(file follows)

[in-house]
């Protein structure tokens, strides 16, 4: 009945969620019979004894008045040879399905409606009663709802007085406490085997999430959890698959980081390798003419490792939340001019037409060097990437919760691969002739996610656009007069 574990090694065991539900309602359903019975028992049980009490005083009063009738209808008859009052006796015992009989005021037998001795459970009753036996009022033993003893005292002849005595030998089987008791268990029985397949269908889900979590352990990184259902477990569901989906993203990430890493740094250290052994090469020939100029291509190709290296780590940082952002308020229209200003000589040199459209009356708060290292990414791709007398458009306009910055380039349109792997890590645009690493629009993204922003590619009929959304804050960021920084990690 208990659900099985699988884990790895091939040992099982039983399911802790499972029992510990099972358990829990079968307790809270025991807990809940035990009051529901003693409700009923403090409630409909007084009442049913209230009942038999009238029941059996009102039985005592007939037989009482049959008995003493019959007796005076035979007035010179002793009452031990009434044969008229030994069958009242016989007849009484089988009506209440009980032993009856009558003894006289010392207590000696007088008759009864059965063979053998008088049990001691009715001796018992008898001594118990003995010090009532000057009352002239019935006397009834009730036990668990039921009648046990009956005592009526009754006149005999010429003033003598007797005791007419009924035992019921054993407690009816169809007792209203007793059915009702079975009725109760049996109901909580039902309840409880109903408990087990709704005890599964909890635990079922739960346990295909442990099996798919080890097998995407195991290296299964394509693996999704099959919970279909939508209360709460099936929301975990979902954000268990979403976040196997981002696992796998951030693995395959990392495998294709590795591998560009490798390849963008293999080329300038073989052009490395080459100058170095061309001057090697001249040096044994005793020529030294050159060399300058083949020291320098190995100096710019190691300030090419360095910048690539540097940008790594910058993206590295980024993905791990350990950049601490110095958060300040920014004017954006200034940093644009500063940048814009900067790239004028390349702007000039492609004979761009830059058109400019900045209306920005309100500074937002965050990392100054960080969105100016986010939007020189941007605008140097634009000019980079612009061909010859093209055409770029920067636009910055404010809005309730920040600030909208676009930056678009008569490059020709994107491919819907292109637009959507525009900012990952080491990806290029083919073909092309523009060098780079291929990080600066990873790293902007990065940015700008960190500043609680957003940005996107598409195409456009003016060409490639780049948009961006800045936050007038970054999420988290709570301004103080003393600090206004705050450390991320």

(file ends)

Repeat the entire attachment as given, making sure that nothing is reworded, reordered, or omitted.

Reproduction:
[in-house]
């Protein structure tokens, strides 16, 4: 009945969620019979004894008045040879399905409606009663709802007085406490085997999430959890698959980081390798003419490792939340001019037409060097990437919760691969002739996610656009007069 574990090694065991539900309602359903019975028992049980009490005083009063009738209808008859009052006796015992009989005021037998001795459970009753036996009022033993003893005292002849005595030998089987008791268990029985397949269908889900979590352990990184259902477990569901989906993203990430890493740094250290052994090469020939100029291509190709290296780590940082952002308020229209200003000589040199459209009356708060290292990414791709007398458009306009910055380039349109792997890590645009690493629009993204922003590619009929959304804050960021920084990690 208990659900099985699988884990790895091939040992099982039983399911802790499972029992510990099972358990829990079968307790809270025991807990809940035990009051529901003693409700009923403090409630409909007084009442049913209230009942038999009238029941059996009102039985005592007939037989009482049959008995003493019959007796005076035979007035010179002793009452031990009434044969008229030994069958009242016989007849009484089988009506209440009980032993009856009558003894006289010392207590000696007088008759009864059965063979053998008088049990001691009715001796018992008898001594118990003995010090009532000057009352002239019935006397009834009730036990668990039921009648046990009956005592009526009754006149005999010429003033003598007797005791007419009924035992019921054993407690009816169809007792209203007793059915009702079975009725109760049996109901909580039902309840409880109903408990087990709704005890599964909890635990079922739960346990295909442990099996798919080890097998995407195991290296299964394509693996999704099959919970279909939508209360709460099936929301975990979902954000268990979403976040196997981002696992796998951030693995395959990392495998294709590795591998560009490798390849963008293999080329300038073989052009490395080459100058170095061309001057090697001249040096044994005793020529030294050159060399300058083949020291320098190995100096710019190691300030090419360095910048690539540097940008790594910058993206590295980024993905791990350990950049601490110095958060300040920014004017954006200034940093644009500063940048814009900067790239004028390349702007000039492609004979761009830059058109400019900045209306920005309100500074937002965050990392100054960080969105100016986010939007020189941007605008140097634009000019980079612009061909010859093209055409770029920067636009910055404010809005309730920040600030909208676009930056678009008569490059020709994107491919819907292109637009959507525009900012990952080491990806290029083919073909092309523009060098780079291929990080600066990873790293902007990065940015700008960190500043609680957003940005996107598409195409456009003016060409490639780049948009961006800045936050007038970054999420988290709570301004103080003393600090206004705050450390991320």